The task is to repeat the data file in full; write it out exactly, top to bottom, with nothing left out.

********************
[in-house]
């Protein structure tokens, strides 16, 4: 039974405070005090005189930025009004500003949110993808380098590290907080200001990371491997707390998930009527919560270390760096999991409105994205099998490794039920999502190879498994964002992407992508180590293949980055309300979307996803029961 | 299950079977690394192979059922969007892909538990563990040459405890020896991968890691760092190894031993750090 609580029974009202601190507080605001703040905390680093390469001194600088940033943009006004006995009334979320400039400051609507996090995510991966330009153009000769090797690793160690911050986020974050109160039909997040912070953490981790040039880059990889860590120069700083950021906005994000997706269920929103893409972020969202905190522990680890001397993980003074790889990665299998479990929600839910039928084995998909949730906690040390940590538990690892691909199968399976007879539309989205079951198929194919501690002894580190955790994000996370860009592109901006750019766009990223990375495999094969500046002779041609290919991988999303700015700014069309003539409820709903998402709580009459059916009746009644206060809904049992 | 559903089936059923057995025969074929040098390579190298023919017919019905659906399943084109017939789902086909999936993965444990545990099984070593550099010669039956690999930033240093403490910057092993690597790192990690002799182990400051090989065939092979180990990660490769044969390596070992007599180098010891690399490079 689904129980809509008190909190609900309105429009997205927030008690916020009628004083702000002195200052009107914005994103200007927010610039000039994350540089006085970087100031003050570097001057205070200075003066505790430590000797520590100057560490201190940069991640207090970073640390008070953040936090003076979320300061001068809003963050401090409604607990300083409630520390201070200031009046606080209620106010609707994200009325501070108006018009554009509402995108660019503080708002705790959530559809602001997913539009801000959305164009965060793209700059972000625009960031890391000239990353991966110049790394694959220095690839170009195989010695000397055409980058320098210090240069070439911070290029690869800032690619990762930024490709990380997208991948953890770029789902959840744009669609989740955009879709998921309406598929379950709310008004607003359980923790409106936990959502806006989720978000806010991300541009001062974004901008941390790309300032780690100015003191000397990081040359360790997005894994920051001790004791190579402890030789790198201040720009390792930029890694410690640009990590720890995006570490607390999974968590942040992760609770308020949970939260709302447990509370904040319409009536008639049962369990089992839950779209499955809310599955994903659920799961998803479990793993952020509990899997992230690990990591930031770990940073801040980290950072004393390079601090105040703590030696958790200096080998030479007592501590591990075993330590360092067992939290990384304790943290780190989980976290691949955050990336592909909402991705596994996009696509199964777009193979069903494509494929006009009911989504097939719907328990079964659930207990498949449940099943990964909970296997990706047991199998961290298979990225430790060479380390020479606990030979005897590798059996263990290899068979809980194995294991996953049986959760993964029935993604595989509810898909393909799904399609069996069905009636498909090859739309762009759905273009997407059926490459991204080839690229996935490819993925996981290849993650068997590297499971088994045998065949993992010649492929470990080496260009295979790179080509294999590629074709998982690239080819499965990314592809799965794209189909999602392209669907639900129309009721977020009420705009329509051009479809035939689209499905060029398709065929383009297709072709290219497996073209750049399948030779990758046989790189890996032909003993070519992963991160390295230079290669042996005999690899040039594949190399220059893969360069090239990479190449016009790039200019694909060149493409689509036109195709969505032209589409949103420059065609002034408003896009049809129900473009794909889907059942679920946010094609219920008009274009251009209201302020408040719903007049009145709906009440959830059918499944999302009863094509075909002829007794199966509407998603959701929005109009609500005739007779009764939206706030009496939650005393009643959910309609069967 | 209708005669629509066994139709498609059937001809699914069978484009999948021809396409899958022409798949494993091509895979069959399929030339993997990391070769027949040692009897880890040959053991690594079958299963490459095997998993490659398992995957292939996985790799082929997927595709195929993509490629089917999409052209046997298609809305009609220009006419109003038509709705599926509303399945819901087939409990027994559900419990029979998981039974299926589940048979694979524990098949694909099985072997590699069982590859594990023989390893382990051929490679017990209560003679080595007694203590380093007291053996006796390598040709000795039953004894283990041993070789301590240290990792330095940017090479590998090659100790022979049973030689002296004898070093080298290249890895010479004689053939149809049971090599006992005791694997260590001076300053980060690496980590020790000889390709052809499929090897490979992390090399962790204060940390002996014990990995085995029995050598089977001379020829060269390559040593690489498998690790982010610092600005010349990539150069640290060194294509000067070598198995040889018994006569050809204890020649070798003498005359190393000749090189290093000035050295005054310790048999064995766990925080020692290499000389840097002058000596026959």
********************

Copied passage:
[in-house]
């Protein structure tokens, strides 16, 4: 039974405070005090005189930025009004500003949110993808380098590290907080200001990371491997707390998930009527919560270390760096999991409105994205099998490794039920999502190879498994964002992407992508180590293949980055309300979307996803029961 | 299950079977690394192979059922969007892909538990563990040459405890020896991968890691760092190894031993750090 609580029974009202601190507080605001703040905390680093390469001194600088940033943009006004006995009334979320400039400051609507996090995510991966330009153009000769090797690793160690911050986020974050109160039909997040912070953490981790040039880059990889860590120069700083950021906005994000997706269920929103893409972020969202905190522990680890001397993980003074790889990665299998479990929600839910039928084995998909949730906690040390940590538990690892691909199968399976007879539309989205079951198929194919501690002894580190955790994000996370860009592109901006750019766009990223990375495999094969500046002779041609290919991988999303700015700014069309003539409820709903998402709580009459059916009746009644206060809904049992 | 559903089936059923057995025969074929040098390579190298023919017919019905659906399943084109017939789902086909999936993965444990545990099984070593550099010669039956690999930033240093403490910057092993690597790192990690002799182990400051090989065939092979180990990660490769044969390596070992007599180098010891690399490079 689904129980809509008190909190609900309105429009997205927030008690916020009628004083702000002195200052009107914005994103200007927010610039000039994350540089006085970087100031003050570097001057205070200075003066505790430590000797520590100057560490201190940069991640207090970073640390008070953040936090003076979320300061001068809003963050401090409604607990300083409630520390201070200031009046606080209620106010609707994200009325501070108006018009554009509402995108660019503080708002705790959530559809602001997913539009801000959305164009965060793209700059972000625009960031890391000239990353991966110049790394694959220095690839170009195989010695000397055409980058320098210090240069070439911070290029690869800032690619990762930024490709990380997208991948953890770029789902959840744009669609989740955009879709998921309406598929379950709310008004607003359980923790409106936990959502806006989720978000806010991300541009001062974004901008941390790309300032780690100015003191000397990081040359360790997005894994920051001790004791190579402890030789790198201040720009390792930029890694410690640009990590720890995006570490607390999974968590942040992760609770308020949970939260709302447990509370904040319409009536008639049962369990089992839950779209499955809310599955994903659920799961998803479990793993952020509990899997992230690990990591930031770990940073801040980290950072004393390079601090105040703590030696958790200096080998030479007592501590591990075993330590360092067992939290990384304790943290780190989980976290691949955050990336592909909402991705596994996009696509199964777009193979069903494509494929006009009911989504097939719907328990079964659930207990498949449940099943990964909970296997990706047991199998961290298979990225430790060479380390020479606990030979005897590798059996263990290899068979809980194995294991996953049986959760993964029935993604595989509810898909393909799904399609069996069905009636498909090859739309762009759905273009997407059926490459991204080839690229996935490819993925996981290849993650068997590297499971088994045998065949993992010649492929470990080496260009295979790179080509294999590629074709998982690239080819499965990314592809799965794209189909999602392209669907639900129309009721977020009420705009329509051009479809035939689209499905060029398709065929383009297709072709290219497996073209750049399948030779990758046989790189890996032909003993070519992963991160390295230079290669042996005999690899040039594949190399220059893969360069090239990479190449016009790039200019694909060149493409689509036109195709969505032209589409949103420059065609002034408003896009049809129900473009794909889907059942679920946010094609219920008009274009251009209201302020408040719903007049009145709906009440959830059918499944999302009863094509075909002829007794199966509407998603959701929005109009609500005739007779009764939206706030009496939650005393009643959910309609069967 | 209708005669629509066994139709498609059937001809699914069978484009999948021809396409899958022409798949494993091509895979069959399929030339993997990391070769027949040692009897880890040959053991690594079958299963490459095997998993490659398992995957292939996985790799082929997927595709195929993509490629089917999409052209046997298609809305009609220009006419109003038509709705599926509303399945819901087939409990027994559900419990029979998981039974299926589940048979694979524990098949694909099985072997590699069982590859594990023989390893382990051929490679017990209560003679080595007694203590380093007291053996006796390598040709000795039953004894283990041993070789301590240290990792330095940017090479590998090659100790022979049973030689002296004898070093080298290249890895010479004689053939149809049971090599006992005791694997260590001076300053980060690496980590020790000889390709052809499929090897490979992390090399962790204060940390002996014990990995085995029995050598089977001379020829060269390559040593690489498998690790982010610092600005010349990539150069640290060194294509000067070598198995040889018994006569050809204890020649070798003498005359190393000749090189290093000035050295005054310790048999064995766990925080020692290499000389840097002058000596026959």